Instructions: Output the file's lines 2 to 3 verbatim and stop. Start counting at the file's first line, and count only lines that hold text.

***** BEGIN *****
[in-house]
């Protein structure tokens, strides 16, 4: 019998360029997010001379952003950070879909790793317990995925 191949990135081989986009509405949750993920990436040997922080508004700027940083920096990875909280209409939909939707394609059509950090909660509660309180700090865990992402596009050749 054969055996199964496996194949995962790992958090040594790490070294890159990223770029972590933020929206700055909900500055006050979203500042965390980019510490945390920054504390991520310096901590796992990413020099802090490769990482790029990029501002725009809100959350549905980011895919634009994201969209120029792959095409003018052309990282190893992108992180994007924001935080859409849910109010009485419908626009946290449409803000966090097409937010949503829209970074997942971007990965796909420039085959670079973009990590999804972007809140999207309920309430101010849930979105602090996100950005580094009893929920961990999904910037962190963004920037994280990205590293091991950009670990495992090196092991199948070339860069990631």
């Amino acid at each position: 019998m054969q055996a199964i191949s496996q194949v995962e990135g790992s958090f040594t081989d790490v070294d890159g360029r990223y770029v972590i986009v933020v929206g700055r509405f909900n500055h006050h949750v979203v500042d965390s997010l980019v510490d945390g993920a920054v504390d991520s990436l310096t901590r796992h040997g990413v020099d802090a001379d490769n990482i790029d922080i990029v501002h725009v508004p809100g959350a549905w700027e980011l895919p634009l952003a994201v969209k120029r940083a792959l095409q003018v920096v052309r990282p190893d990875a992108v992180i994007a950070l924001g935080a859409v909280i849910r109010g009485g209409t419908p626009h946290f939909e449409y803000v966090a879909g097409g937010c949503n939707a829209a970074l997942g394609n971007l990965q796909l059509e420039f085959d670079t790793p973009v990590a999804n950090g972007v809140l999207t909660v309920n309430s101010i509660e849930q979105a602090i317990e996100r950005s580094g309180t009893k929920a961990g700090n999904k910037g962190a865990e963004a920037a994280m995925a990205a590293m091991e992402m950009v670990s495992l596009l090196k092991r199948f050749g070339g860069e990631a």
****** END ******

């Protein structure tokens, strides 16, 4: 019998360029997010001379952003950070879909790793317990995925 191949990135081989986009509405949750993920990436040997922080508004700027940083920096990875909280209409939909939707394609059509950090909660509660309180700090865990992402596009050749 054969055996199964496996194949995962790992958090040594790490070294890159990223770029972590933020929206700055909900500055006050979203500042965390980019510490945390920054504390991520310096901590796992990413020099802090490769990482790029990029501002725009809100959350549905980011895919634009994201969209120029792959095409003018052309990282190893992108992180994007924001935080859409849910109010009485419908626009946290449409803000966090097409937010949503829209970074997942971007990965796909420039085959670079973009990590999804972007809140999207309920309430101010849930979105602090996100950005580094009893929920961990999904910037962190963004920037994280990205590293091991950009670990495992090196092991199948070339860069990631």
């Amino acid at each position: 019998m054969q055996a199964i191949s496996q194949v995962e990135g790992s958090f040594t081989d790490v070294d890159g360029r990223y770029v972590i986009v933020v929206g700055r509405f909900n500055h006050h949750v979203v500042d965390s997010l980019v510490d945390g993920a920054v504390d991520s990436l310096t901590r796992h040997g990413v020099d802090a001379d490769n990482i790029d922080i990029v501002h725009v508004p809100g959350a549905w700027e980011l895919p634009l952003a994201v969209k120029r940083a792959l095409q003018v920096v052309r990282p190893d990875a992108v992180i994007a950070l924001g935080a859409v909280i849910r109010g009485g209409t419908p626009h946290f939909e449409y803000v966090a879909g097409g937010c949503n939707a829209a970074l997942g394609n971007l990965q796909l059509e420039f085959d670079t790793p973009v990590a999804n950090g972007v809140l999207t909660v309920n309430s101010i509660e849930q979105a602090i317990e996100r950005s580094g309180t009893k929920a961990g700090n999904k910037g962190a865990e963004a920037a994280m995925a990205a590293m091991e992402m950009v670990s495992l596009l090196k092991r199948f050749g070339g860069e990631a």